On one side of the wooden fence along Denni Street lies Cerritos and a neat tract of upscale suburban homes, built just 12 years ago.
On the other side of the fence, in an unincorporated area of Orange County near La Palma, are a dozen or so 40-year-old frame bungalows set in a more rural atmosphere. Chickens, cows and other barnyard animals wander through the half-acre lots that line Denni Street.
The problem is that no one on either side is happy with the fence, which also separates Los Angeles and Orange counties.
Those on the Cerritos side want to rebuild the fence--which they call "The Berlin Wall"--to keep the farm animals, rodents, skunks and possums from defecting to their side, and to block their view of the older, often run-down homes.
The residents of the Shadow Run housing tract in L.A. County say the Orange County side is an unsightly collection of abandoned cars and loud barnyard animals. One house--says neighborhood leader Jim McMahon--has a collection of old paint cans that line the front porch.
But those on the Orange County side say the fence should be torn down because it is an eyesore and because the 1,000-foot-long wooden barricade blocks their access to Denni Street, a public road. Residents say they are forced to use a narrow paved easement that runs across the front of their properties.
"This is my property," said Curtis Hare, an Orange County resident who organized a homeowners group after he moved to the area two years ago. "Therefore (the easement) ain't a street."
Denni Street residents agreed to have the temporary asphalt road built almost two decades ago to allow traffic for a development project north of their neighborhood.
The fence--which the Orange County residents call The Great Wall of China--was built by the developers of Shadow Run in the mid-'70s when they build 63 stucco-faced homes on what was once a cow pasture. The slat fence, built just inches from the property lines of houses that face Denni Street, is now beginning to fall apart, fueling the disagreement on both sides. Shadow Run residents want a new concrete barrier built, while Denni Street residents hope the fence will come down once and for all.
Even though the fence is owned by the city of Cerritos, Orange County residents are blamed for not trimming the shrubbery or sweeping along it, Hare said.
Because it hides the homes on the Orange County side, the fence also prevents people and even emergency vehicles from finding them quickly, Hare said, citing the case of an ambulance driver who couldn't find the home of a stroke victim on Denni Street until neighbors flagged him down.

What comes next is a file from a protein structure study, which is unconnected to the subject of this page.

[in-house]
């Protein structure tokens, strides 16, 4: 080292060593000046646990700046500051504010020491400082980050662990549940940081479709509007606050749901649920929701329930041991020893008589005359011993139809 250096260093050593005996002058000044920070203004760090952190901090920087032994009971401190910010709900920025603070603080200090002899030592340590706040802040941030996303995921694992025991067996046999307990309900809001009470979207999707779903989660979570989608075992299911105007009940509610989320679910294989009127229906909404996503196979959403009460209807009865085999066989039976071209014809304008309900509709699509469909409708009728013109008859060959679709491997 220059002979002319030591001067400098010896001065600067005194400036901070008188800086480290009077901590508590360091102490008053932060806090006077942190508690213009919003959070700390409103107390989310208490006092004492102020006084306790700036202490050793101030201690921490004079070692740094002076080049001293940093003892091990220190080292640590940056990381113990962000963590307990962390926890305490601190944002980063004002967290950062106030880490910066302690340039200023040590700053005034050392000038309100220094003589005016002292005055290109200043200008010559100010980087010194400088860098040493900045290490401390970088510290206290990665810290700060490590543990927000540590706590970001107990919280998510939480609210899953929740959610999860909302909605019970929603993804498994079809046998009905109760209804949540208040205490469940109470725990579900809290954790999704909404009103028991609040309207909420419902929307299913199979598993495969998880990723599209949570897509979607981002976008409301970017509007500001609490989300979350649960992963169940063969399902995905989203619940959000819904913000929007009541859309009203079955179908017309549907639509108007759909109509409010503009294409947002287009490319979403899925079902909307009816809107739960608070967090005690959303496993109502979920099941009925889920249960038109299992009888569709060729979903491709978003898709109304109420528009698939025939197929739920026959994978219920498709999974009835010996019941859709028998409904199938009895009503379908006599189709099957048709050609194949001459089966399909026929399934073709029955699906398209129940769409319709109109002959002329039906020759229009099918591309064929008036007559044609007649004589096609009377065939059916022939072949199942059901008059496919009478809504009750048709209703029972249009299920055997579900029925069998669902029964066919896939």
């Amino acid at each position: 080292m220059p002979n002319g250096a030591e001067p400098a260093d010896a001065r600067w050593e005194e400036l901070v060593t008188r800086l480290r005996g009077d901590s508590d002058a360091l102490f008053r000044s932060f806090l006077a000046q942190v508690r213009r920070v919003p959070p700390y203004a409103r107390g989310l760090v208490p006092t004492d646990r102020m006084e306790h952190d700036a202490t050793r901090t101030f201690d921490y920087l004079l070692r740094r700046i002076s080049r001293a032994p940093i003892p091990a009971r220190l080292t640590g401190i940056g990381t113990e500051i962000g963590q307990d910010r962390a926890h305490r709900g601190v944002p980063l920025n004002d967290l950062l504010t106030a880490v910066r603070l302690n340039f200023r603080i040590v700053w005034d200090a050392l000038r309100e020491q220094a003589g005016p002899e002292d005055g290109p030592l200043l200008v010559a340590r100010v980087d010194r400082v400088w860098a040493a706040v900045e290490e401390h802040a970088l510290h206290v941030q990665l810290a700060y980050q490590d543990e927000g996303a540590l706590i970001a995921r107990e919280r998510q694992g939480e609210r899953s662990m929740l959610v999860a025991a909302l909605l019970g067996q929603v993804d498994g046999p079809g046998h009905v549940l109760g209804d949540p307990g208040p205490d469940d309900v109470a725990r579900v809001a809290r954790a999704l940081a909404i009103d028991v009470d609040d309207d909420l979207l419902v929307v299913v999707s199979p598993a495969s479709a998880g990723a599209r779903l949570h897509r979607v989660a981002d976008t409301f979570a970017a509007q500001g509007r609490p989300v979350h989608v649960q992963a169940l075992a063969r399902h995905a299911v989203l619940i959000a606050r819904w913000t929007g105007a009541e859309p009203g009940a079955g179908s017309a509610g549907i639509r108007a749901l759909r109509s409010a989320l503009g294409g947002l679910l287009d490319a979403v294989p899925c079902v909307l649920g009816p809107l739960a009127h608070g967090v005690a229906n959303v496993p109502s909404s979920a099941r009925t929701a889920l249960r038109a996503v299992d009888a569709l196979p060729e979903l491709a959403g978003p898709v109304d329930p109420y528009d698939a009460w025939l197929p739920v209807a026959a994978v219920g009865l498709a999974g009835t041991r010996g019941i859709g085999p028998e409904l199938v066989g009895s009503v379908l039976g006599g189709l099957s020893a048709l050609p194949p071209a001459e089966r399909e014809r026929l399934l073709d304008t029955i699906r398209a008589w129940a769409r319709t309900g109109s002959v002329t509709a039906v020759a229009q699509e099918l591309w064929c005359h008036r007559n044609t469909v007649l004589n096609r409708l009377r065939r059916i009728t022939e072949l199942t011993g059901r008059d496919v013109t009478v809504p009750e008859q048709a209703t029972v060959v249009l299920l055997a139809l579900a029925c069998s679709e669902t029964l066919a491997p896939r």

The fence also creates blind spots for motorists at both ends.
"We have had some major accidents," said McMahon, president of the Shadow Run Homeowners Assn. "Probably a couple dozen accidents per year," occur there, he said.
Hare said that because the street is essentially two roads together, a car trying to turn off the easement can easily collide with a vehicle turning off Denni Street.
But Shadow Run residents, while wanting street improvements, are opposed to having the fence eliminated.
"We would not buy that," McMahon said, as long as Orange County looks the way it does. The unincorporated 9.5-acre county "island" essentially Denni Street and Marion Street, is governed only by Orange County regulations, which have little control over the appearance of residences, he said.
McMahon says the fence is necessary to protect Shadow Run property values. Homes on the Cerritos side sell for about $250,000. Hare said he paid $60,000 for his small one-story home on a quarter of an acre two years ago.
Shadow Run residents cite other problems caused by their proximity to Orange County. The Cerritos development--which has five-digit street numbers like those in Orange County--frequently confuses emergency dispatchers who think the neighborhood is actually in Orange County.
"You have to call one fire department, then another, and another," McMahon said.
The numbering mix-up occurred before the new housing tract was developed. At that time, McMahon said, Orange County had agreed to handle public services for the tract. But that agreement apparently collapsed, and now the area is serviced by Los Angeles County.
McMahon said streets around the tract are plagued by crime and that drug trafficking, all-night parties and drag racing are common.
Hare agreed that some of those problems do occur in the area, but added that he has never seen any drug trafficking on his street.
Several other problems affect the area, McMahon says, such as litter along nearby railroad tracks and a railroad crossing without barriers.
But the Denni Street wall is a top priority, McMahon said. When he polled Shadow Run's 63 households, 98% said they wanted the fence replaced and 86% said they favored having Cerritos trap some of the wild animals to control them.